As far as I know, Mumia Abu-Jamal is guilty, guilty, guilty of gunning down a Philly cop in cold blood back in 1981. The system doesn’t always get these things right — and I’m not sure it’s even worked perfectly in his case — but courts have examined and re-examined and re-examined his case over the decades, all without deciding, suddenly, that Abu-Jamal is innocent after all. If I had to bet, even at this late date, I’d bet on his guilt.
That said: I’m damn glad he’s had lawyers — some of them good ones — over the years.
Why? For one thing: The Constitution guarantees Abu-Jamal’s right to a lawyer. For good reason: The passing and execution of judgement on an accused person without affording them the chance to competently defend themselves at trial amounts to little more than a lynching. Our adversarial system forces police and prosecutors to prove a suspect’s guilt, forces them to justify the punishment he receives.
The system is wildly imperfect, for reasons we can talk about another time, but it requires — requires — that somebody serve as defense attorney in order to work. It requires that that defense attorney zealously represent their client. It requires those defense attorneys to buck popular opinion.
It requires somebody like Debo Adegbile, in other words.
Adegbile, who had a long career as a young actor on Sesame Street, has been named by President Obama to head the voter rights division. In an earlier part of his legal career, though, he served on the staff of the NAACP’s defense fund — which provided assistance to Abu-Jamal in his successful effort to overturn his death sentence.
“Obama Nominates Cop Killer Advocate to Head DOJ Civil Rights Division,” snarled the headlines at the conservative TownHall.com.
Adegbile’s nomination is “a direct affront to the thousands of law enforcement officials who serve in harm’s way to protect our families,” Rep. Mike Fitzpatrick, a Bucks County Republican, wrote to President Obama.
Abu-Jamal’s “sentence — death — was undone by your nominee and others like him who turned the justice system on its head with unfounded and unproven allegations of racism,” added Chuck Canterbury, national president of the Fraternal Order of Police.
Let’s not dance around the issue here: What these folks are suggesting is that there is only one legitimate way to serve in the justice system — and that is to serve on the side of police and prosecutors. Doing the Constitutionally mandated work of providing a defense to those accused of crime, they’re saying, is wrong. It should disqualify those who perform it from any future office.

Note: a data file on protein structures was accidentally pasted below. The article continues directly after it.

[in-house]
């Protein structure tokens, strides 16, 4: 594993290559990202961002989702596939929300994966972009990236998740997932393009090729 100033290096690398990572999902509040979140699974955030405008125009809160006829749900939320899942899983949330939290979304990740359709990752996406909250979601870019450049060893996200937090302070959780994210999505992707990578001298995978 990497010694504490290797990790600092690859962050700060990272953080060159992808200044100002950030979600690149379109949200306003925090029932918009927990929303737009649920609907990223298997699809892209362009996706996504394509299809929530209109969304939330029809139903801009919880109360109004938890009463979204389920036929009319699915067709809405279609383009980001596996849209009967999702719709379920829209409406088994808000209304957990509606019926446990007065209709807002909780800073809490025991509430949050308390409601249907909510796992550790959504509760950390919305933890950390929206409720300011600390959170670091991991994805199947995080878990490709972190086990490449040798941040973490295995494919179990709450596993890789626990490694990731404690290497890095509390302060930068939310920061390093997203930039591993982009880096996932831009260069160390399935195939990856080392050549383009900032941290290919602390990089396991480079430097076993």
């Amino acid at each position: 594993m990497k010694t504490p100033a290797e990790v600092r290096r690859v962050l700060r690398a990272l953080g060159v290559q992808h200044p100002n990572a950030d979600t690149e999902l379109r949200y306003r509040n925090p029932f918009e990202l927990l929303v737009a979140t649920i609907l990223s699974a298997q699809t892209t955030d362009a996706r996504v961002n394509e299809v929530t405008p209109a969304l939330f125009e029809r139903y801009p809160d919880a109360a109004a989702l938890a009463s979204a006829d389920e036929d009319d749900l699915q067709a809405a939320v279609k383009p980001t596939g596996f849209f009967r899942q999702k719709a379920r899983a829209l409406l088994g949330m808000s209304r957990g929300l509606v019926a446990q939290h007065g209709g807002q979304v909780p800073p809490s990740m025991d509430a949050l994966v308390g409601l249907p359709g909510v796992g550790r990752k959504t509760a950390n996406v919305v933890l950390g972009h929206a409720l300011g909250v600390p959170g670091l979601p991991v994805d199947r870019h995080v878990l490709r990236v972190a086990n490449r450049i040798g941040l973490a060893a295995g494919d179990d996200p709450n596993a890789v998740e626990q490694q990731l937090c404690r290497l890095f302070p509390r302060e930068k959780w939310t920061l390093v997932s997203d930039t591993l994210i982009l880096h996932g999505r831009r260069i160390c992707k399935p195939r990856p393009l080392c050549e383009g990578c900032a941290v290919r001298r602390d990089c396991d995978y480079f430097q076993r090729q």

You almost get the idea these observers have little to no respect for the Constitution, or for the system of law they’re supposed to uphold.
We have these arguments all the time. When it came time for suspected terrorists at Guantanamo to begin facing trials a few years back, conservatives accused their lawyers — often American civilians, working pro bono — of siding with the terrorists against America. In their own minds, of course, the attorneys were trying to ensure that the system of law continued to work even in cases where defendants are ultimately unpopular.
So it’s worth remembering that one of the greatest patriots of all — John Adams, a Founder and the second president of the United States — spent part of his legal career defending the British soldiers accused of perpetrating the Boston Massacre. Adams was hated for his decision. But he knew it was the right thing to do:
“The part I took in defense of captain Preston and the soldiers, procured me anxiety, and obloquy enough. It was, however, one of the most gallant, generous, manly and disinterested actions of my whole life, and one of the best pieces of service I ever rendered my country. Judgment of death against those soldiers would have been as foul a stain upon this country as the executions of the Quakers or witches, anciently.”
If today’s conservatives — and their friends in the FOP — had their way, Adams’ career would’ve ended then. The United States would’ve been deprived of his wisdom and leadership during the country’s earliest days. We’d be a poorer country without Adams’ contributions.
I don’t know Adegibile; I’m not familiar with his work other than the facts named here. But I do believe that we will ultimately be a poorer country if we disqualify those talented Americans who serve their country — and the law — by working as defense attorneys. I’m glad Mumia Abu-Jamal is in prison. It’s Mumia’s lawyer I hope we can allow to be free, and to freely serve.
Follow @joelmmathis on Twitter.